More Z's, More A's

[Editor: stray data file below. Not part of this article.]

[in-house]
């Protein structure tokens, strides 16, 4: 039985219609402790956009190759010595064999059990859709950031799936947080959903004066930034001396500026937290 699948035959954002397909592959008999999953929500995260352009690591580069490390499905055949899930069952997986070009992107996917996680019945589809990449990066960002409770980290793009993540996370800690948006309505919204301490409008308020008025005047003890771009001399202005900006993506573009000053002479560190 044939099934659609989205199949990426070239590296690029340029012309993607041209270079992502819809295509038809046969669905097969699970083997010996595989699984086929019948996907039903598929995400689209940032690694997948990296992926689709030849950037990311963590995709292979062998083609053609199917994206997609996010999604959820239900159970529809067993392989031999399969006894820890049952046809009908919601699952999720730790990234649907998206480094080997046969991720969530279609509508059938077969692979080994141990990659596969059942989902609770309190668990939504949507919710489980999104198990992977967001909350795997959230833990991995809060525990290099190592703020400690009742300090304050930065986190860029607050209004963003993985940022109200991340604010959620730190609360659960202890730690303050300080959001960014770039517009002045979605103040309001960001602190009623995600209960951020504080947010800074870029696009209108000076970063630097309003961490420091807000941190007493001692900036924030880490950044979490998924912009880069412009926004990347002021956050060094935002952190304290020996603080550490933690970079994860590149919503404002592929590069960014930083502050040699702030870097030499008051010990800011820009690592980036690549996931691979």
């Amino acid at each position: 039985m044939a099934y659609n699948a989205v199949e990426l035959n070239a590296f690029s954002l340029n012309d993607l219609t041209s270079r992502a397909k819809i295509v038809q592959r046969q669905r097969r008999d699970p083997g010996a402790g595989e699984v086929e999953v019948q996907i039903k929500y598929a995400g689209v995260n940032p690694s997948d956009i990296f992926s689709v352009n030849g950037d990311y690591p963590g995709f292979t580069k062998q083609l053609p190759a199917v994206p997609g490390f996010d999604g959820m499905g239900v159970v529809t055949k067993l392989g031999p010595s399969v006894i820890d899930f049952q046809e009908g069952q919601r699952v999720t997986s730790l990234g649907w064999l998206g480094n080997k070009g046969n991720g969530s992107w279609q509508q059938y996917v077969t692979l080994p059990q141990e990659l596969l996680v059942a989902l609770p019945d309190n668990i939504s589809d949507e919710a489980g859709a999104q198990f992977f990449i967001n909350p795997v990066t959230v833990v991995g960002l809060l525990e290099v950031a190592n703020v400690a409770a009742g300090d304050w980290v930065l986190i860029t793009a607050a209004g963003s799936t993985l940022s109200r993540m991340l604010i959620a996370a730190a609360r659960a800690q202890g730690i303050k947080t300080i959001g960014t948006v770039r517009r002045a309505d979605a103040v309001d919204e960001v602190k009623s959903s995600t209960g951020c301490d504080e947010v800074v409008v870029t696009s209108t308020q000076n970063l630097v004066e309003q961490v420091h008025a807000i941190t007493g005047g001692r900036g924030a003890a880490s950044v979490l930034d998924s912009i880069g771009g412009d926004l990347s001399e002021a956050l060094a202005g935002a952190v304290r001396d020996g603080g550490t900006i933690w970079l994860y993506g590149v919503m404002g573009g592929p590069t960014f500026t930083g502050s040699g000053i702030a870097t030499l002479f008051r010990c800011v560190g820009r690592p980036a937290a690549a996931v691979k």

That’s what colleges and universities across the land are discovering! Here’s how Justin Pope announced it: “College health officials are finally realizing that healthy sleep habits are a potential miracle drug for much of what ails the famously frazzled modern American college student: anxiety, depression, physical health problems and—more than most students realize—academic troubles. Some studies have found students getting adequate sleep average a full letter grade higher than those who don’t” (South Bend Tribune 9-12-12). Did you catch that? A full letter grade higher! How much sleep will make the difference? Hold on to your seat, because young or old we’re not used to numbers like this. The recommended daily sleep for college students is nine hours a night. Impossible, we all mutter. I know the feeling! Nine hours? Back in the 1960s and ‘70s college students were getting around eight hours of sleep each night. That number dropped to seven hours by the 80’s. And surveys indicate it’s closer to six hours a night these days. We are a sleep-deprived nation, college age or not. But universities are no longer taking these numbers lying down. Campus campaigns, from Hastings College in Nebraska to the University of Louisville, are targeting adolescent biorhythms with campus-wide “flash naps” (an afternoon sleep-in, arranged in advance with public safety so they’ll “know it’s not an epidemic of something”) or beds in the student center from which pajama-clad educators lecture passers-by on the value of even a quick afternoon nap. The truth is sleep loss is more debilitating a practice than we first thought. University of Delaware psychologist Brad Wolgast observes that “many students who think they have attention-deficit (hyperactivity) disorder are often just sleep deprived.” He also notes: “‘When you find depression, even when you find anxiety, when you scratch the surface 80 to 90 percent of the time you find a sleep problem as well.’ . . . (Wolgast is also seeing more students who’ve been prescribed sleeping pills, which he says usually harm sleep patterns more than help”) (ibid). So if you’re having difficulty sleeping these days, why not drop by the campus counseling center. Help is much closer and even simpler than you thought. And what’s not to like about turning some Z’s into A’s? Unless, of course, we’re talking about sleeping through the “last days.” Our now concluding miniseries, “The Dark Night Rises,” is anchored in a single New Testament passage that without apology warns us about sleeping through this climactic chapter in earth history. But Paul is describing a spiritual lethargy and drowsiness, not a physical sleep. “Stay awake and sober” he passionately appeals to his readers (I Thessalonians 5:6, 7). For wide-awake is the divine antidote to a civilization lulled into the “sleeping sickness” of the dark knight. To sleep now is a death trap, Christ Himself cautions (Luke 21:34-36). So “watch and pray.” How? Give an ear to “The Dark Night Rises”—THREE. In the end the good news is that the God who watches over you “neither slumbers nor sleeps” (Psalm 121:4). And when you have Someone who will keep watch with you through the dark night, what’s there to fear, no matter how dark the night becomes?